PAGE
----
JIT -vs- Compilers
Do just-in-time (JIT) compiled languages really hold-up against fully-compiled code? Here is a very quick benchmark to try to answer this question.
I've been interested in compiler performance ever since I wrote my first video game. JIT compilers provide more features than their fully-compiled counterparts, and claim comparable performance. In theory, JIT compilers have the potential to outpace compiled languages. Today, that is not the case at all. But how close are we? What is the performance penalty for using C# over C++?
This particular test attempts to perform an apples-to-apples comparison. The benchmark is integer and floating-point math, with lots of opportunities for optimizations such as inlining and loop unrolling. No strings, collections, or high-level structures are used. No memory allocations take place during the main loop. No garbage collection applies. These simplicities eliminate the possibility of arguing over implementations of the various APIs, Frameworks, and memory architectures.
The code performs my variant of the Buffon needle experiment, which is a simple way to compute the value of pi. My implementation uses points, not lines so it is simpler and less efficient than the original experiment. This means the main loop is only a few lines long. The code relies on a random number generator, so a simple 64-bit linear congruent pseudo-random generator is included. It will produce the same sequence of numbers in each language, and the entire generator could be inlined if the compiler chooses to do so.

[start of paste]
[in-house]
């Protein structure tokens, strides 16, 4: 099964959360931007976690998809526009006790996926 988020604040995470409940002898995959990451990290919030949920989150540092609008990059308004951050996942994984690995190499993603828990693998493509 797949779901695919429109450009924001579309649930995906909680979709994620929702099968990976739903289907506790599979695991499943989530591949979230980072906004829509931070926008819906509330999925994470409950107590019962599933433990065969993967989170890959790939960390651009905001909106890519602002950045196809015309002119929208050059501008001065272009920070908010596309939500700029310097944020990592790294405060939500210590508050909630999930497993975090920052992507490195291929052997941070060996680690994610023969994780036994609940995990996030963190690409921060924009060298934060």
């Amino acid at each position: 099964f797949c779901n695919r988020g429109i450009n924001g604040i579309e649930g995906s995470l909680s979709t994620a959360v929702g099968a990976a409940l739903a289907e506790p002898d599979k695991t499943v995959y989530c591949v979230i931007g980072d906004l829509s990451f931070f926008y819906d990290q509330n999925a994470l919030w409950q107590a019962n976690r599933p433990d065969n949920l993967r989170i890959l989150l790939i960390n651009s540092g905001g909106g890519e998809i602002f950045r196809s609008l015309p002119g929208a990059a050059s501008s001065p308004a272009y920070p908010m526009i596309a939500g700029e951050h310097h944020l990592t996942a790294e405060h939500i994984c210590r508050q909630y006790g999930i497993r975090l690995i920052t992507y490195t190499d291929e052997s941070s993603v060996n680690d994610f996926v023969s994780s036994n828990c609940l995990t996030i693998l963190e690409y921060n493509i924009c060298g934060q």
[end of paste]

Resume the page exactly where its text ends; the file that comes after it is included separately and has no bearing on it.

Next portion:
The results appear in the table below. Higher scores are better:
The unit is the number of tests completed per second. Each test is 10 million iterations of the algorithm. The test was run on a P4 2.4GHz running Windows XP.
For C# and C++, "release" refers to whatever the default release configuration is. "Optimized" refers to the optimal performance settings. For C++, this includes floating-point consistency optimizations that may run the FPU outside of the IEEE 754 specification.
It looks like JIT comes in at about half the speed of a purely compiled language. For desktop applications this is probably just fine. For high-performance applications this may be unsuitable. JIT compilers aren't yet performing faster than native compiled languages, but they aren't too far behind.
I was surprised by the variance in the versions of Microsoft Visual C++. Each new version is faster than the previous. The exception is that the 2003 edition was faster than 2005 in the default configuration, probably due to the new buffer security checks that are enabled in 2005. Much of the performance benefits may have to do with targeting newer CPUs: MSVC 6.0 targeted a 486/Pentium blend.
I look forward to running this test against gcc, VB6, Mono, and Java just for fun.